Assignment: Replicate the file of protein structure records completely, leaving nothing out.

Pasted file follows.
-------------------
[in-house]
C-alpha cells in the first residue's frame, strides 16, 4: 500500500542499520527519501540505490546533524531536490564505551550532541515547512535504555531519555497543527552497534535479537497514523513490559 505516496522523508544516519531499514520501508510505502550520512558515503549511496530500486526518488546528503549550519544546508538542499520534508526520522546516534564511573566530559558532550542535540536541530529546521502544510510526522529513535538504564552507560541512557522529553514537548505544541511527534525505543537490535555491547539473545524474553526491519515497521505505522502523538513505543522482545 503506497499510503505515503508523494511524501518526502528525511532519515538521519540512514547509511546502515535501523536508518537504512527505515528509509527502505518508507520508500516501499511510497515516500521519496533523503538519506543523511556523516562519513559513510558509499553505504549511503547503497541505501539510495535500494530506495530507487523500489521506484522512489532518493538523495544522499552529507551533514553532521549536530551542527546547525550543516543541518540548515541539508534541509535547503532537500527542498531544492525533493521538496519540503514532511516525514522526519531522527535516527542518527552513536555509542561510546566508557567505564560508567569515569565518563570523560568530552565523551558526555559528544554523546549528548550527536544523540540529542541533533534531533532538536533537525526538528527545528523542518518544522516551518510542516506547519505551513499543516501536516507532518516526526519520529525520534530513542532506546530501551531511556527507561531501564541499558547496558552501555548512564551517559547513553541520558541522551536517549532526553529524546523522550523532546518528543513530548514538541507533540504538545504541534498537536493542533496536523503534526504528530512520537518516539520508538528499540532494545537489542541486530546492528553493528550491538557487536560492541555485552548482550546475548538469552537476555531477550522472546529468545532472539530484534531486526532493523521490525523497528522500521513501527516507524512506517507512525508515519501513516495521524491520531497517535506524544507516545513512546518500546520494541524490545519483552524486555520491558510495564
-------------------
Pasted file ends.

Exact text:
[in-house]
C-alpha cells in the first residue's frame, strides 16, 4: 500500500542499520527519501540505490546533524531536490564505551550532541515547512535504555531519555497543527552497534535479537497514523513490559 505516496522523508544516519531499514520501508510505502550520512558515503549511496530500486526518488546528503549550519544546508538542499520534508526520522546516534564511573566530559558532550542535540536541530529546521502544510510526522529513535538504564552507560541512557522529553514537548505544541511527534525505543537490535555491547539473545524474553526491519515497521505505522502523538513505543522482545 503506497499510503505515503508523494511524501518526502528525511532519515538521519540512514547509511546502515535501523536508518537504512527505515528509509527502505518508507520508500516501499511510497515516500521519496533523503538519506543523511556523516562519513559513510558509499553505504549511503547503497541505501539510495535500494530506495530507487523500489521506484522512489532518493538523495544522499552529507551533514553532521549536530551542527546547525550543516543541518540548515541539508534541509535547503532537500527542498531544492525533493521538496519540503514532511516525514522526519531522527535516527542518527552513536555509542561510546566508557567505564560508567569515569565518563570523560568530552565523551558526555559528544554523546549528548550527536544523540540529542541533533534531533532538536533537525526538528527545528523542518518544522516551518510542516506547519505551513499543516501536516507532518516526526519520529525520534530513542532506546530501551531511556527507561531501564541499558547496558552501555548512564551517559547513553541520558541522551536517549532526553529524546523522550523532546518528543513530548514538541507533540504538545504541534498537536493542533496536523503534526504528530512520537518516539520508538528499540532494545537489542541486530546492528553493528550491538557487536560492541555485552548482550546475548538469552537476555531477550522472546529468545532472539530484534531486526532493523521490525523497528522500521513501527516507524512506517507512525508515519501513516495521524491520531497517535506524544507516545513512546518500546520494541524490545519483552524486555520491558510495564